To gain one of the coveted few hundred career-track positions up for grabs each year, young would-be bureaucrats need to pass notoriously difficult examinations, for which many attend months of special classes at cram schools. Successful candidates are winnowed out by interviews. Less than 3 percent of applicants made the final cut in 2014.

Women are less likely than men to pass the test, pressuring ministries to employ a larger percentage of those who do pass.

Statistics show that women in the national bureaucracy generally take maternity leave when they have children and rarely give up their jobs. By contrast, many women in the private sector quit for the birth of their first child and return to the workforce years later, often in poorly paid part-time positions.

Yumiko Jozuka, deputy director general at the Cabinet Secretariat in charge of human resources, said most female career-track bureaucrats like Sekiya are promoted in line with their male peers. She herself managed it while raising two children, she said.

The problem lies with the much larger “general” class of national government employees, particularly those employed in the regions, Jozuka said. They tend to be promoted far more slowly, and in the case of women, often not at all.

“Women with children tend to get bogged down and end up on the Mommy track,” Jozuka said in an interview. “We want them to really be active and develop their careers — not just continue working. That’s down to their managers and colleagues. We also need to raise individuals’ consciousness.”

  • solodoctor

    While it is encouraging that more women are applying for the so called elite track, the rate of change expected is disappointing. In the USA minorities who were under represented in professional fields were given an added boost by affirmative action programs in the 1960’s and after. Can Abe consider doing something similar in the government? Obviously, men would complain that the women would be getting ‘special treatment.’. But it would be one way for Abe to demonstrate that he is serious about his so called ‘womenomics.’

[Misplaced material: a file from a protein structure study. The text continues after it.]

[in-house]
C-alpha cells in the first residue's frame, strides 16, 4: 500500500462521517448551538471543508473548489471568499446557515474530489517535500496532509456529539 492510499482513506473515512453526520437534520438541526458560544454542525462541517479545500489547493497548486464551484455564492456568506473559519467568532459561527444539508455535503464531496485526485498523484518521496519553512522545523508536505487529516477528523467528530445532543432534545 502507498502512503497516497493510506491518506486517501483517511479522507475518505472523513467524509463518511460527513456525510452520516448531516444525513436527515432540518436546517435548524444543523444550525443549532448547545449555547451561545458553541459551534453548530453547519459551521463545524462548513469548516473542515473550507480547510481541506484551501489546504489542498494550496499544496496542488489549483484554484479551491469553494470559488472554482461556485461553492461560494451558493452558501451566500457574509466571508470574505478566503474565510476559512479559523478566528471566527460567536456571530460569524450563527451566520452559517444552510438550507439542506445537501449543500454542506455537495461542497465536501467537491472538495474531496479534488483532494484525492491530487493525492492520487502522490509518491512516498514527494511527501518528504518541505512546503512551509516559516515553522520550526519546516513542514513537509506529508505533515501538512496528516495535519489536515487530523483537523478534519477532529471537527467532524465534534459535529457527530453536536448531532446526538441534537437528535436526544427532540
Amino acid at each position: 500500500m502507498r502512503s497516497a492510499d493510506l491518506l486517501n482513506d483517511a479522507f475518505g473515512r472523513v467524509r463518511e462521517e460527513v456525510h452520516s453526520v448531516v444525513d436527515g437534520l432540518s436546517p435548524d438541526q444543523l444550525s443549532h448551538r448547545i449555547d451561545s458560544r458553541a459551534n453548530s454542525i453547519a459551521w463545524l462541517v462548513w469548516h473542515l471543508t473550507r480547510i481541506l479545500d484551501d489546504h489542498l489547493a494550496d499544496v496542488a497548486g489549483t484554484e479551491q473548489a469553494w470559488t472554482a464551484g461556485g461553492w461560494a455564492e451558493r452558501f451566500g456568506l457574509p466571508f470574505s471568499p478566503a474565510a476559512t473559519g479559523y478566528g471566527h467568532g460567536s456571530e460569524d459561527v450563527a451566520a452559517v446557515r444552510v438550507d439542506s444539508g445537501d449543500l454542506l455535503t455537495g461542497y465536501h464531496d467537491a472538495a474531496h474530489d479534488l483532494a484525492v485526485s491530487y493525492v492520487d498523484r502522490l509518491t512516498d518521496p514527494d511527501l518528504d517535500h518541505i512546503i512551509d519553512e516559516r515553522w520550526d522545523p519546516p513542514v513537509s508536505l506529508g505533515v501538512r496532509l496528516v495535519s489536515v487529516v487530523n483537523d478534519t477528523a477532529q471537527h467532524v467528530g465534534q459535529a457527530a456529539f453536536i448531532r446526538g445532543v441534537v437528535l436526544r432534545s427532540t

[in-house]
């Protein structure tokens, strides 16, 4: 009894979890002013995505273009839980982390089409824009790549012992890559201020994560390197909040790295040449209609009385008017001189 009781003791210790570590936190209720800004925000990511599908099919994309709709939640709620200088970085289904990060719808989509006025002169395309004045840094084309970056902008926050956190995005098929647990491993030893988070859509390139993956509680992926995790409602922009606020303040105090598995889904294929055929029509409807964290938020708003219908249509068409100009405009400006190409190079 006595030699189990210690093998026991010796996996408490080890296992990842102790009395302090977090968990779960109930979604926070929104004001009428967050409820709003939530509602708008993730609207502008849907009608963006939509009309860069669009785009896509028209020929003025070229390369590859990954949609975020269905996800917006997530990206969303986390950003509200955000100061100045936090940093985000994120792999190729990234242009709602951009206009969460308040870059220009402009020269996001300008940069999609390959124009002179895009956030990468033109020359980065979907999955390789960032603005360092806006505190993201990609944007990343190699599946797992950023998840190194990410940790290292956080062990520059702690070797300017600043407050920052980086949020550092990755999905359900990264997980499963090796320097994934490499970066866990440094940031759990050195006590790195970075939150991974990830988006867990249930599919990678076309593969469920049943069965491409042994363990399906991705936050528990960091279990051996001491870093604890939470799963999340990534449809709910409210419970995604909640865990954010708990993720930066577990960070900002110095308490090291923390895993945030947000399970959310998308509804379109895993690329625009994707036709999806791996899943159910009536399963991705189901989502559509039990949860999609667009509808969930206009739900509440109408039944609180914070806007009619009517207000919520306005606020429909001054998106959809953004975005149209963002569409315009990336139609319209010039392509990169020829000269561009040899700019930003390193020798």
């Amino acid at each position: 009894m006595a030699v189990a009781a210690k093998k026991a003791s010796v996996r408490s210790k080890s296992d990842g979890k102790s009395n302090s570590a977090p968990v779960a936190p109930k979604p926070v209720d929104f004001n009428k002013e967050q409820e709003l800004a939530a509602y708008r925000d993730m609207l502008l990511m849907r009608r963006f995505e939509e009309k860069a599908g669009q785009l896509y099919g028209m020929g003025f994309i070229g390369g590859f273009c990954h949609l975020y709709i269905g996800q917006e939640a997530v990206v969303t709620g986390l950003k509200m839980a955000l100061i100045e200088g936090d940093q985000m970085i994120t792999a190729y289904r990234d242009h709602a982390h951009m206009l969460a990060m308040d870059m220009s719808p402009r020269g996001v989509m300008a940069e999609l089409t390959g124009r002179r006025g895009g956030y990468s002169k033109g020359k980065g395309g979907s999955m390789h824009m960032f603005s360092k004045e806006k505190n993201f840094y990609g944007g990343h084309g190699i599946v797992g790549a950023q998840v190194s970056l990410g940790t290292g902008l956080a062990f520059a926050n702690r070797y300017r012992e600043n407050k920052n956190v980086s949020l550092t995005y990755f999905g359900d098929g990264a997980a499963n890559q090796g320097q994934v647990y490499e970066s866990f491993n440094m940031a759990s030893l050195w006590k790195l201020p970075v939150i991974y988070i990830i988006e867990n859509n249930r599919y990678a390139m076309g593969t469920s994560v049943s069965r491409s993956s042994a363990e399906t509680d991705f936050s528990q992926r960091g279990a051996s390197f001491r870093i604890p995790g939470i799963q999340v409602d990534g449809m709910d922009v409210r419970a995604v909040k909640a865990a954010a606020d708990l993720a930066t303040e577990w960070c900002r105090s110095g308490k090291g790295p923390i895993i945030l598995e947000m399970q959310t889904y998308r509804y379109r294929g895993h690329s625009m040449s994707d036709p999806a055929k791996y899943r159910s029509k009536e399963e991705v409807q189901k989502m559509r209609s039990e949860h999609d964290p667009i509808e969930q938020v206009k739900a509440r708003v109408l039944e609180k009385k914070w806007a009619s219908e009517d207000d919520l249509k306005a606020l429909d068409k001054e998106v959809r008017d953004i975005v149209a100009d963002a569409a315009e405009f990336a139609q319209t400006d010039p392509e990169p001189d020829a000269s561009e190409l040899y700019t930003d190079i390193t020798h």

Another would be for him to bring more women into his Cabinet. That would be an important symbolic gesture.

    Finally, what tax incentives can Abe use to motivate private industry to promote more women into supervisory and management positions? If companies boosted their percentage of female supervisors/managers by x%, they could receive a reduction of y% in their taxes for that fiscal year.

  • JJ

    Need to introduce a quota system to companies and implement rules that you can’t ask ages, gender, or others things that are allowed to ask. But it has to be approached multi dimensionally, more women coming out to workforce and working longer hours as managers, they need more support from the society if they have a family otherwise, population decrease won’t be solved.

  • Brook

    Given the Govt must handle the decrease of Japanese population quickly: there are 2 choices:

    1.) Make more woman work in Office
    2.) Import foreigners (if you have a, look at the 7eleven/family mart,…. you can see a lot of low paid foreigners from asia).

    Only problem is Japanese society has been ruled my men for centuries and millenars…. Japanese Men will never give responsability to women (considered as “2nd class” citizen in some regions of Japan…), unless the society as a whole is being crumble (like in Meiji area where Samurai were bannished due to revolution).